How Do Trends Affect You?
Did you ever take the time to study trends in society and consciously consider what they mean to the operation of your agency? When you read newspapers, business journals and books, do you ask yourself, "How does this apply to me?"
We live in a world where the pace keeps getting faster, and we are bombarded by more information than we can digest. In an attempt to help sort out some of the information that can be useful to park and recreation professionals and elected officials, this column was conceived. Its success as a useful tool will depend on sharing of information gleaned from periodicals, newspapers, journals, research studies and any other source of information that is available to those who take the time to read it.
Your first assignment is to read this column from the "how does this apply to me" perspective. Your second assignment is to use this approach in all of your reading and pass on anything useful you discover for use in a future column so that your fellow professionals and elected officials can also benefit. This is a new networking opportunity for all of us. Well, here goes the first of what will hopefully be a regular column.
More than three-fourths of the Illinois firms participating in the Management Association's Personnel Practices Survey sponsor social or recreational activities for their employees (see Table).
|Company Activity||Percent of Sponsors|
All of these items contained in this list are activities that your agency could be providing for the corporate members of your community. There are other activities, services and facilities that your agency has readily available that could also be marketed to the corporate community. For example, a recent article in a local business journal was bemoaning the lack of outdoor meeting space. Who better to provide outdoor meeting space than park, conservation and forest preserve districts? What facilities do you own that could provide an excellent outdoor business meeting site, especially during the school year when daytime use by the general public is reduced?
In another survey regarding leisure time conducted by the Roper Organization, people were given a series of categories from which to select answers to questions. A whopping 69 percent stated that spending time with the family was very important to their leisure time. This coupled with the fact that the census bureau tells us that fewer households in Illinois are headed by married couples, points out the need for family or intergenerational recreation opportunities. Another interesting item in the Roper survey is that 41 percent of those surveyed indicated that helping others is important to their leisure time. All park and recreation agencies have numerous opportunities for volunteerism.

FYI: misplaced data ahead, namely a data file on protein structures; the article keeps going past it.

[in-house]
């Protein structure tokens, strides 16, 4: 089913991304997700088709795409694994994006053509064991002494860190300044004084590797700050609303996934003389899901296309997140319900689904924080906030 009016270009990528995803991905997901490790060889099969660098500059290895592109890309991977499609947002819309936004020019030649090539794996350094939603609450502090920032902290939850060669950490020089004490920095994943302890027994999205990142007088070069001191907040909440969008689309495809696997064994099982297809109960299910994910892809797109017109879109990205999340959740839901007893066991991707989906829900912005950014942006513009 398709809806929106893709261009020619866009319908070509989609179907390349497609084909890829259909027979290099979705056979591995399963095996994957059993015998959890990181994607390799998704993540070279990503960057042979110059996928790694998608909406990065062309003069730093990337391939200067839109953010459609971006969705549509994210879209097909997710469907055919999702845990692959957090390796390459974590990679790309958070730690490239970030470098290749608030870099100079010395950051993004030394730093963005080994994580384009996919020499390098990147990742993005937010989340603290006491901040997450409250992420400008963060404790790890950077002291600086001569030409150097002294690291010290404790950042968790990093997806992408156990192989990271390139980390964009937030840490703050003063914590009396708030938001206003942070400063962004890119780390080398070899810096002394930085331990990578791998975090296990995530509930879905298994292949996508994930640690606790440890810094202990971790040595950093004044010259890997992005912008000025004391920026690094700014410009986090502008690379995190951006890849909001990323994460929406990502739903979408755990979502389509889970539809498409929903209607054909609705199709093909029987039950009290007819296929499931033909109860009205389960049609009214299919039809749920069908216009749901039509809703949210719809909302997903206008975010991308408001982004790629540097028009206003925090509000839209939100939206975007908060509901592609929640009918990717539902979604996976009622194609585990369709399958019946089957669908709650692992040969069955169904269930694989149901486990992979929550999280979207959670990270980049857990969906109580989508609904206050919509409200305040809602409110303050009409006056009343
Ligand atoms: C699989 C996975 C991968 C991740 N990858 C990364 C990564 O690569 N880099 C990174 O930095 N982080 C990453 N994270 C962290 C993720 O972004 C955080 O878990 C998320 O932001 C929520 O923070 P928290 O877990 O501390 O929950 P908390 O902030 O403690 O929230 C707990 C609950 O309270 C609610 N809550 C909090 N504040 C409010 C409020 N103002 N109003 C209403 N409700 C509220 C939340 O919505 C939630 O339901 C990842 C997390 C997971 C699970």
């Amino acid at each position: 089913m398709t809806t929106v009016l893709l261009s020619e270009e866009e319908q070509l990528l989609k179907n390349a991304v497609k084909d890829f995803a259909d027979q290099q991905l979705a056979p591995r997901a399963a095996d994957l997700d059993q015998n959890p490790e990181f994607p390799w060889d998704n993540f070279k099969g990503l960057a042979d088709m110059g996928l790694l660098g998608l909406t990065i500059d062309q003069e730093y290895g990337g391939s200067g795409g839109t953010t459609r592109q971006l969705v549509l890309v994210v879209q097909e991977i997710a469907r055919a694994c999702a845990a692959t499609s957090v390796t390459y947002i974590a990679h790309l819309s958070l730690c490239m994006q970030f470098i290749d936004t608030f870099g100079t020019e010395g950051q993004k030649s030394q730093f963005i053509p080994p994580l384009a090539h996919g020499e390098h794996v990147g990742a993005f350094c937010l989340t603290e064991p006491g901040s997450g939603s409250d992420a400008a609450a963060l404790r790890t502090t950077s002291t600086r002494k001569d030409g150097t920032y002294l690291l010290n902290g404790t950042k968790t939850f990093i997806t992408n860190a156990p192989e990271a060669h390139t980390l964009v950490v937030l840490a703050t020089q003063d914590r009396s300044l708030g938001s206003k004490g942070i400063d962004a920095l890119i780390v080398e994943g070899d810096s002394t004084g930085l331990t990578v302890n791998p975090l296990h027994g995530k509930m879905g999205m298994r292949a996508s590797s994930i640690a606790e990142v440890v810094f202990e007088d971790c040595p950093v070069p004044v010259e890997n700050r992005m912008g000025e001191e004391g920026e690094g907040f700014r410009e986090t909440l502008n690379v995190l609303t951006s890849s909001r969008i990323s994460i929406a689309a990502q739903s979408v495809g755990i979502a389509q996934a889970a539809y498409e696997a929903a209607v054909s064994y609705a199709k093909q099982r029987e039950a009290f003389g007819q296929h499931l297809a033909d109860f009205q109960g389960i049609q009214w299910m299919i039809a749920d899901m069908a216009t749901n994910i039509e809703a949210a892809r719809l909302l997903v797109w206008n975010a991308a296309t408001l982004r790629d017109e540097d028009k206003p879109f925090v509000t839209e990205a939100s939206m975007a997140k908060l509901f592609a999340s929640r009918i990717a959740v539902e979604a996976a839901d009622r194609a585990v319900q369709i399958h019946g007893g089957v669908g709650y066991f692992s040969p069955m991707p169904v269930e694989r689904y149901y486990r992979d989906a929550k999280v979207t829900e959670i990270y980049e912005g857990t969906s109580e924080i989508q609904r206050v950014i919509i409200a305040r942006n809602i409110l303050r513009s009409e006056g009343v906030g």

Purchasing agents for American industry rate the quality of a supplier's goods or services the most important factor in making a purchase. In a poll commissioned by the Thomas Register of American Manufacturers, purchasing agents revealed that 83 percent rated quality their highest concern, followed by reliability and service at 73 and 70 percent respectively. Manufacturers are no longer checking for quality at the end of the line, but set and maintain quality standards for products and services used throughout the manufacturing process.
There is a lesson in this trend for all park and recreation service providers. It would not be surprising to find that the people using park facilities and programs have similar expectations for quality, reliability and service.
Have You Read...?
Service America by Karl Albrecht and Ron Zemke
Boards That Make A Difference by John Carver
Submit your two to three page, double-spaced typed Trends article to: Trends Editor, 211 E. Monroe St., Springfield, IL 62701. For more information on this column, call Tim Snodgrass at (217) 523-4554.
|Illinois Parks and Recreation||31||January/February 1992|